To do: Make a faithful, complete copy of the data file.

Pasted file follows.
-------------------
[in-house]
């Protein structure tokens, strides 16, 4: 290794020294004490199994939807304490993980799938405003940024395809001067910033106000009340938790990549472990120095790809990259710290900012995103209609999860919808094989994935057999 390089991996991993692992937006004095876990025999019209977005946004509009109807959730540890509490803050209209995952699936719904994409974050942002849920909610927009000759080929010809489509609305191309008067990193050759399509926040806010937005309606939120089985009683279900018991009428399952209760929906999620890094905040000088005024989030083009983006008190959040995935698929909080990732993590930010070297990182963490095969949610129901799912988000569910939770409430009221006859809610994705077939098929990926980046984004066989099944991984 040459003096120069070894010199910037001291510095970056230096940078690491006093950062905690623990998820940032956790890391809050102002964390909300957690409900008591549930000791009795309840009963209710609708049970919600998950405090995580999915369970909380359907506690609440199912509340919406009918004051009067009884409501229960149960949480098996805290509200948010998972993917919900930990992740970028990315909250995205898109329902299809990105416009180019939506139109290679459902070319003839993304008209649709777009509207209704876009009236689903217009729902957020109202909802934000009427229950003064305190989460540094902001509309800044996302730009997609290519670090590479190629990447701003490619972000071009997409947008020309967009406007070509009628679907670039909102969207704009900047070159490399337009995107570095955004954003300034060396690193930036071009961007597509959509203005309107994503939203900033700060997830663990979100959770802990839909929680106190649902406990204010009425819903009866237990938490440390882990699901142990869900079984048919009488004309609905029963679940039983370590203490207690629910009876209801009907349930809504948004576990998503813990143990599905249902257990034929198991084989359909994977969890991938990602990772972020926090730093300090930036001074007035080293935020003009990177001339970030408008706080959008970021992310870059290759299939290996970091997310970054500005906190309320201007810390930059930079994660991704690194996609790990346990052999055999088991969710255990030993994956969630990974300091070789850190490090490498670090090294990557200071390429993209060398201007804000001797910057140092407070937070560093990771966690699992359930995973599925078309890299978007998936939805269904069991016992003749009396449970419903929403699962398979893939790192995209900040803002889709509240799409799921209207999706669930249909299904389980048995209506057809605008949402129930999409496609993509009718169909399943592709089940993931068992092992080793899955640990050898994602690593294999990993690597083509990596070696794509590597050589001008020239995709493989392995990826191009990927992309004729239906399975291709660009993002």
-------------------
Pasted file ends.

[in-house]
């Protein structure tokens, strides 16, 4: 290794020294004490199994939807304490993980799938405003940024395809001067910033106000009340938790990549472990120095790809990259710290900012995103209609999860919808094989994935057999 390089991996991993692992937006004095876990025999019209977005946004509009109807959730540890509490803050209209995952699936719904994409974050942002849920909610927009000759080929010809489509609305191309008067990193050759399509926040806010937005309606939120089985009683279900018991009428399952209760929906999620890094905040000088005024989030083009983006008190959040995935698929909080990732993590930010070297990182963490095969949610129901799912988000569910939770409430009221006859809610994705077939098929990926980046984004066989099944991984 040459003096120069070894010199910037001291510095970056230096940078690491006093950062905690623990998820940032956790890391809050102002964390909300957690409900008591549930000791009795309840009963209710609708049970919600998950405090995580999915369970909380359907506690609440199912509340919406009918004051009067009884409501229960149960949480098996805290509200948010998972993917919900930990992740970028990315909250995205898109329902299809990105416009180019939506139109290679459902070319003839993304008209649709777009509207209704876009009236689903217009729902957020109202909802934000009427229950003064305190989460540094902001509309800044996302730009997609290519670090590479190629990447701003490619972000071009997409947008020309967009406007070509009628679907670039909102969207704009900047070159490399337009995107570095955004954003300034060396690193930036071009961007597509959509203005309107994503939203900033700060997830663990979100959770802990839909929680106190649902406990204010009425819903009866237990938490440390882990699901142990869900079984048919009488004309609905029963679940039983370590203490207690629910009876209801009907349930809504948004576990998503813990143990599905249902257990034929198991084989359909994977969890991938990602990772972020926090730093300090930036001074007035080293935020003009990177001339970030408008706080959008970021992310870059290759299939290996970091997310970054500005906190309320201007810390930059930079994660991704690194996609790990346990052999055999088991969710255990030993994956969630990974300091070789850190490090490498670090090294990557200071390429993209060398201007804000001797910057140092407070937070560093990771966690699992359930995973599925078309890299978007998936939805269904069991016992003749009396449970419903929403699962398979893939790192995209900040803002889709509240799409799921209207999706669930249909299904389980048995209506057809605008949402129930999409496609993509009718169909399943592709089940993931068992092992080793899955640990050898994602690593294999990993690597083509990596070696794509590597050589001008020239995709493989392995990826191009990927992309004729239906399975291709660009993002």